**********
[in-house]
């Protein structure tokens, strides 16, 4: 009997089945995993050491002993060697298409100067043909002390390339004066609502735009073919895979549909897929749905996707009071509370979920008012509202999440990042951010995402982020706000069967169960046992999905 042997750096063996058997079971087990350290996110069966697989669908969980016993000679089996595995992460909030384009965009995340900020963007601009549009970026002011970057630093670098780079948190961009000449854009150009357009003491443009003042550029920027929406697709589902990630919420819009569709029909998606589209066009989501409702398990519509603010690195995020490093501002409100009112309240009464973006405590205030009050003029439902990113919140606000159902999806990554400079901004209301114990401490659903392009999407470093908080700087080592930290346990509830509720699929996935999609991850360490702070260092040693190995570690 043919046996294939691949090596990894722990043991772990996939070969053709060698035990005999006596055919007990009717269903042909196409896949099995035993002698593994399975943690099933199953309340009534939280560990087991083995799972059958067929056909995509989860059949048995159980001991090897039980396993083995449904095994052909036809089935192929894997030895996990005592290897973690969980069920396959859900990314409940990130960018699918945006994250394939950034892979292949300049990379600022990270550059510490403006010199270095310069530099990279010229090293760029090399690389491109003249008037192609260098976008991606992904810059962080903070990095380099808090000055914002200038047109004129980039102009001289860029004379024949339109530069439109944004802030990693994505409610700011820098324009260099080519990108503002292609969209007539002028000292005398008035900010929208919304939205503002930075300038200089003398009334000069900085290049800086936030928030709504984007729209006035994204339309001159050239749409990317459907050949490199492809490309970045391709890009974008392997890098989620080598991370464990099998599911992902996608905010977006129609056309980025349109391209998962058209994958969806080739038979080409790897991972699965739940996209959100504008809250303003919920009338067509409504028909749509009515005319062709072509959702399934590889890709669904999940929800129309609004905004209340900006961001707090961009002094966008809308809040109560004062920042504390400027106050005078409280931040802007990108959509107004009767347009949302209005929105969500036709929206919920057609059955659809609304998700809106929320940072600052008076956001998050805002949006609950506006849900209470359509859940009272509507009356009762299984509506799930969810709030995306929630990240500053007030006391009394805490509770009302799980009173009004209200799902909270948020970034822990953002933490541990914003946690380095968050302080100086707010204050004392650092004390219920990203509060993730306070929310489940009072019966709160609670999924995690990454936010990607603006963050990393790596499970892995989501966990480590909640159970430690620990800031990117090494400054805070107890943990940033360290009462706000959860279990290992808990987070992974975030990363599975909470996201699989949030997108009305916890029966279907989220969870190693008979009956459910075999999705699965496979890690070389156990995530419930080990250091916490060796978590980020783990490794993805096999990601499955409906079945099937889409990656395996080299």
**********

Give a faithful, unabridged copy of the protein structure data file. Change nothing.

[in-house]
């Protein structure tokens, strides 16, 4: 009997089945995993050491002993060697298409100067043909002390390339004066609502735009073919895979549909897929749905996707009071509370979920008012509202999440990042951010995402982020706000069967169960046992999905 042997750096063996058997079971087990350290996110069966697989669908969980016993000679089996595995992460909030384009965009995340900020963007601009549009970026002011970057630093670098780079948190961009000449854009150009357009003491443009003042550029920027929406697709589902990630919420819009569709029909998606589209066009989501409702398990519509603010690195995020490093501002409100009112309240009464973006405590205030009050003029439902990113919140606000159902999806990554400079901004209301114990401490659903392009999407470093908080700087080592930290346990509830509720699929996935999609991850360490702070260092040693190995570690 043919046996294939691949090596990894722990043991772990996939070969053709060698035990005999006596055919007990009717269903042909196409896949099995035993002698593994399975943690099933199953309340009534939280560990087991083995799972059958067929056909995509989860059949048995159980001991090897039980396993083995449904095994052909036809089935192929894997030895996990005592290897973690969980069920396959859900990314409940990130960018699918945006994250394939950034892979292949300049990379600022990270550059510490403006010199270095310069530099990279010229090293760029090399690389491109003249008037192609260098976008991606992904810059962080903070990095380099808090000055914002200038047109004129980039102009001289860029004379024949339109530069439109944004802030990693994505409610700011820098324009260099080519990108503002292609969209007539002028000292005398008035900010929208919304939205503002930075300038200089003398009334000069900085290049800086936030928030709504984007729209006035994204339309001159050239749409990317459907050949490199492809490309970045391709890009974008392997890098989620080598991370464990099998599911992902996608905010977006129609056309980025349109391209998962058209994958969806080739038979080409790897991972699965739940996209959100504008809250303003919920009338067509409504028909749509009515005319062709072509959702399934590889890709669904999940929800129309609004905004209340900006961001707090961009002094966008809308809040109560004062920042504390400027106050005078409280931040802007990108959509107004009767347009949302209005929105969500036709929206919920057609059955659809609304998700809106929320940072600052008076956001998050805002949006609950506006849900209470359509859940009272509507009356009762299984509506799930969810709030995306929630990240500053007030006391009394805490509770009302799980009173009004209200799902909270948020970034822990953002933490541990914003946690380095968050302080100086707010204050004392650092004390219920990203509060993730306070929310489940009072019966709160609670999924995690990454936010990607603006963050990393790596499970892995989501966990480590909640159970430690620990800031990117090494400054805070107890943990940033360290009462706000959860279990290992808990987070992974975030990363599975909470996201699989949030997108009305916890029966279907989220969870190693008979009956459910075999999705699965496979890690070389156990995530419930080990250091916490060796978590980020783990490794993805096999990601499955409906079945099937889409990656395996080299």